Diocese of Winchester and Southampton City Council celebrate successful move of St. Mark's C of E
Progress at Southampton’s first all-through school has reached a major milestone in the project with the start of demolition works on the existing school building.
Pupils at St. Mark’s Church of England Primary School said goodbye to the old school buildings in a virtual celebration at the end of October where they were joined by Councillor Fielker, Cabinet Member for Health and Adult Care. For the meantime, pupils at the school will be taught in a specially designed temporary school building. Once the temporary school is no longer needed and removed, the space will then be transformed into a multi-use games area (MUGA).
The demolition of the existing primary school building will continue over the winter period. During demolition, heritage stonework items will be salvaged. During excavation works, the foundations and basements of the old Victorian terrace housing that once fronted Shirley Road were uncovered along with other findings such as old milk bottles from South Coast Dairies, dating back to the second world war.
Once completed, the expanded school will create 900 much-needed new school places including a pre-school nursery, a two-form entry primary school and a six-form entry secondary school. Work on the Southampton City Council project, in partnership with the Diocese of Winchester, will be carried out in line with Government guidelines with social distancing and other measures in place to help all workers stay safe.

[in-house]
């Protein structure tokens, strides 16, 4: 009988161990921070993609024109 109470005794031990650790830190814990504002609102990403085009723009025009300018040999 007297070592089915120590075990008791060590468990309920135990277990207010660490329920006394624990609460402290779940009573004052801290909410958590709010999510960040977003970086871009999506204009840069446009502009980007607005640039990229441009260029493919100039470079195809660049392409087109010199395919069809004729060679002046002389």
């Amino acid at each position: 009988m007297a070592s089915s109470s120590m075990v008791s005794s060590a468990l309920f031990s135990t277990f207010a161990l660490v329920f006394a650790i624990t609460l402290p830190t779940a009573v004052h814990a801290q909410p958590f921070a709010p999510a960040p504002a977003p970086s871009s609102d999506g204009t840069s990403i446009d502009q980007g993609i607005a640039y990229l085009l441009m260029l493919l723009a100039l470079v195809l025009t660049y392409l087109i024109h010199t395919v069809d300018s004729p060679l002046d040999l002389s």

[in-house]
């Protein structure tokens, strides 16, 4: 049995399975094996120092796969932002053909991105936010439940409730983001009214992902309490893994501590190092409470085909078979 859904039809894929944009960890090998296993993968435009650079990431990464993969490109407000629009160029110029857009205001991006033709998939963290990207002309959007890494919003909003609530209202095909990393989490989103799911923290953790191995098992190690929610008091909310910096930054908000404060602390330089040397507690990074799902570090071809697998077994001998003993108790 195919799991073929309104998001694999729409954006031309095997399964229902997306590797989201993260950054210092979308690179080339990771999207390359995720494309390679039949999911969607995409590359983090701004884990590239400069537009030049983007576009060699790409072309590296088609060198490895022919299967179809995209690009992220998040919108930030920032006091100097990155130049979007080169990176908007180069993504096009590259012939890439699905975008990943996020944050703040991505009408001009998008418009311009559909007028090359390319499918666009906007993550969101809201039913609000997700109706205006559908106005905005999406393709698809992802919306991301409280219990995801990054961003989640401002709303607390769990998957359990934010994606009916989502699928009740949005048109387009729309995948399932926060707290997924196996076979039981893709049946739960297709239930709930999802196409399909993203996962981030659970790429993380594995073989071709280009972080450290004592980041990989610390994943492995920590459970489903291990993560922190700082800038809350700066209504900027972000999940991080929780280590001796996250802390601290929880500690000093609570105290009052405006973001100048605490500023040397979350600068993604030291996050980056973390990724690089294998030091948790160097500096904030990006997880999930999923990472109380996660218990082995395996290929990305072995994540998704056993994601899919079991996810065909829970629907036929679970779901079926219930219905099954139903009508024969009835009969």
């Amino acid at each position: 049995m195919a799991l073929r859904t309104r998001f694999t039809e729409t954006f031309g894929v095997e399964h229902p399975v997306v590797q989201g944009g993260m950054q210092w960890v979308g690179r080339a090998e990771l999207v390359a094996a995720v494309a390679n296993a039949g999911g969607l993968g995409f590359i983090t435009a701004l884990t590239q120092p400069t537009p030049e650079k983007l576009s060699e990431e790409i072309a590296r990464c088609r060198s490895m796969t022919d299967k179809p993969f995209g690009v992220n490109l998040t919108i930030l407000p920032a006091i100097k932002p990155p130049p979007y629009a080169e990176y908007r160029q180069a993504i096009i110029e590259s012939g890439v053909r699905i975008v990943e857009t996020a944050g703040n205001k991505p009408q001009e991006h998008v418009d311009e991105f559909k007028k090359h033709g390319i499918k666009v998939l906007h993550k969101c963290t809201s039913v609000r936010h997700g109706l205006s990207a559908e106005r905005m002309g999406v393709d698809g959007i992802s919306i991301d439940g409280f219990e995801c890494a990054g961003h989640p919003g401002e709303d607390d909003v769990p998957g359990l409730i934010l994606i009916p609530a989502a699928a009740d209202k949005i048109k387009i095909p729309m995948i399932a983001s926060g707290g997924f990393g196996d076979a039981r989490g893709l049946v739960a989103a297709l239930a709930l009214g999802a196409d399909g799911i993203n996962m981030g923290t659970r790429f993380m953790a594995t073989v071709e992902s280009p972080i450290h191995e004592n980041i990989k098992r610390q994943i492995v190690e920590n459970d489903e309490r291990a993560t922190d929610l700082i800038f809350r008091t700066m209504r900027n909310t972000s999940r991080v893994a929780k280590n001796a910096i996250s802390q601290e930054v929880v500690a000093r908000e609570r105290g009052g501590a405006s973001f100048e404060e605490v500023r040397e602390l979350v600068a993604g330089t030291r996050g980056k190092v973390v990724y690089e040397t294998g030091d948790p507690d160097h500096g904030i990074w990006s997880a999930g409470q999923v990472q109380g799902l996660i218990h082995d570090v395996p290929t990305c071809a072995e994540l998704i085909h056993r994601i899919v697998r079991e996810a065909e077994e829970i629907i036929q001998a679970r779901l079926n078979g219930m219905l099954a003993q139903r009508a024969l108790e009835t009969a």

Councillor Christopher Hammond, Leader of the Council, said:
“We are committed to ensuring that all children and young people benefit from high-quality education and get the best possible start in life. I’m delighted that the construction of Southampton’s first all-through school, which will provide 900 much-needed additional school places, has reached this major milestone and that the staff and pupils have settled in so well.
“I would like to extend my praise to our team and partners in meeting the half term milestone for the school to move into their temporary accommodation whilst ensuring work is carried out as responsibly and safely as possible.”
Jeff Williams, Director of Education at the Diocese of Winchester, said:
“The team at St Mark’s have shown extraordinary skill and dedication this year to ensure pupils continue to receive an excellent standard of education, rooted in Christian values, despite all the difficulties presented by coronavirus. This half term pupils started having lessons in their new temporary school, and there’s growing excitement about the expansion of St Mark’s Church of England Primary School. I know pupils, parents and staff alike are all eager for construction to be complete so that they can begin to benefit from the fantastic new facilities it will offer.
“The expanded school will provide an educational environment in which pupils can flourish, as well as first-rate sports and other community facilities. The move into the temporary school is the next step on the road to making these new facilities a reality and creating the city’s first all-through school. The project shows how, working in partnership with the Council, the Church of England is committed to help more children, of all faiths and none, have the best possible start in life.”